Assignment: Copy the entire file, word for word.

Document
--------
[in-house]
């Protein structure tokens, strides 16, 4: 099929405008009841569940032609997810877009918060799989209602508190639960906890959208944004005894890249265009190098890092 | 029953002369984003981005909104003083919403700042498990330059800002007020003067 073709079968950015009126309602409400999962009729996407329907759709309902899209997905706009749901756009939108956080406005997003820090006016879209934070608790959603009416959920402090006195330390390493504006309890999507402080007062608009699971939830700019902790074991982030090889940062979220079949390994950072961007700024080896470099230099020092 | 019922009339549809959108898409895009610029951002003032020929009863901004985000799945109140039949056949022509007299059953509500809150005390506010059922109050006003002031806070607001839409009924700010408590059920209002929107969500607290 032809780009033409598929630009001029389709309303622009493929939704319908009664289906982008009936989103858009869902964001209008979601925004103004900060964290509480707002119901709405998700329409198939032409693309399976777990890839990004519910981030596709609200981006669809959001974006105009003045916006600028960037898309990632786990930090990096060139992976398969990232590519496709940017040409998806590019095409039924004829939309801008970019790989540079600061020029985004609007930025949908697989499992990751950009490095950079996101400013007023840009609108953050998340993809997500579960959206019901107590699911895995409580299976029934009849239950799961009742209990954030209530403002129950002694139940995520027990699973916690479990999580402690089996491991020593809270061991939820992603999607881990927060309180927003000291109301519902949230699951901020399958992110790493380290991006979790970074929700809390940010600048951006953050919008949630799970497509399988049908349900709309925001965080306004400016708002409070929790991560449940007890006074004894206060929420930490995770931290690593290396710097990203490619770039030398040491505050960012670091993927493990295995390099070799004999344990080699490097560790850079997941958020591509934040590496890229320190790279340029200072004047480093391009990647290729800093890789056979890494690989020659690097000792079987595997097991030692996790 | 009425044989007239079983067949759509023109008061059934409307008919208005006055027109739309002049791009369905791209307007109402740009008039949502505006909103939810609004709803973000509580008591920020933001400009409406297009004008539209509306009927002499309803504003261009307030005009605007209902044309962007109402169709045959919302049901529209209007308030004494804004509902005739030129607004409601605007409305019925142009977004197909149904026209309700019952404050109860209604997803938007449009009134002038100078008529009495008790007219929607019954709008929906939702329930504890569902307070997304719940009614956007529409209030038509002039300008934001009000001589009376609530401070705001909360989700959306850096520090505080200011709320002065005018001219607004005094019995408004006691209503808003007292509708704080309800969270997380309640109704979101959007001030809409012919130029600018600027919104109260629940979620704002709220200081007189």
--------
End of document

[in-house]
């Protein structure tokens, strides 16, 4: 099929405008009841569940032609997810877009918060799989209602508190639960906890959208944004005894890249265009190098890092 | 029953002369984003981005909104003083919403700042498990330059800002007020003067 073709079968950015009126309602409400999962009729996407329907759709309902899209997905706009749901756009939108956080406005997003820090006016879209934070608790959603009416959920402090006195330390390493504006309890999507402080007062608009699971939830700019902790074991982030090889940062979220079949390994950072961007700024080896470099230099020092 | 019922009339549809959108898409895009610029951002003032020929009863901004985000799945109140039949056949022509007299059953509500809150005390506010059922109050006003002031806070607001839409009924700010408590059920209002929107969500607290 032809780009033409598929630009001029389709309303622009493929939704319908009664289906982008009936989103858009869902964001209008979601925004103004900060964290509480707002119901709405998700329409198939032409693309399976777990890839990004519910981030596709609200981006669809959001974006105009003045916006600028960037898309990632786990930090990096060139992976398969990232590519496709940017040409998806590019095409039924004829939309801008970019790989540079600061020029985004609007930025949908697989499992990751950009490095950079996101400013007023840009609108953050998340993809997500579960959206019901107590699911895995409580299976029934009849239950799961009742209990954030209530403002129950002694139940995520027990699973916690479990999580402690089996491991020593809270061991939820992603999607881990927060309180927003000291109301519902949230699951901020399958992110790493380290991006979790970074929700809390940010600048951006953050919008949630799970497509399988049908349900709309925001965080306004400016708002409070929790991560449940007890006074004894206060929420930490995770931290690593290396710097990203490619770039030398040491505050960012670091993927493990295995390099070799004999344990080699490097560790850079997941958020591509934040590496890229320190790279340029200072004047480093391009990647290729800093890789056979890494690989020659690097000792079987595997097991030692996790 | 009425044989007239079983067949759509023109008061059934409307008919208005006055027109739309002049791009369905791209307007109402740009008039949502505006909103939810609004709803973000509580008591920020933001400009409406297009004008539209509306009927002499309803504003261009307030005009605007209902044309962007109402169709045959919302049901529209209007308030004494804004509902005739030129607004409601605007409305019925142009977004197909149904026209309700019952404050109860209604997803938007449009009134002038100078008529009495008790007219929607019954709008929906939702329930504890569902307070997304719940009614956007529409209030038509002039300008934001009000001589009376609530401070705001909360989700959306850096520090505080200011709320002065005018001219607004005094019995408004006691209503808003007292509708704080309800969270997380309640109704979101959007001030809409012919130029600018600027919104109260629940979620704002709220200081007189």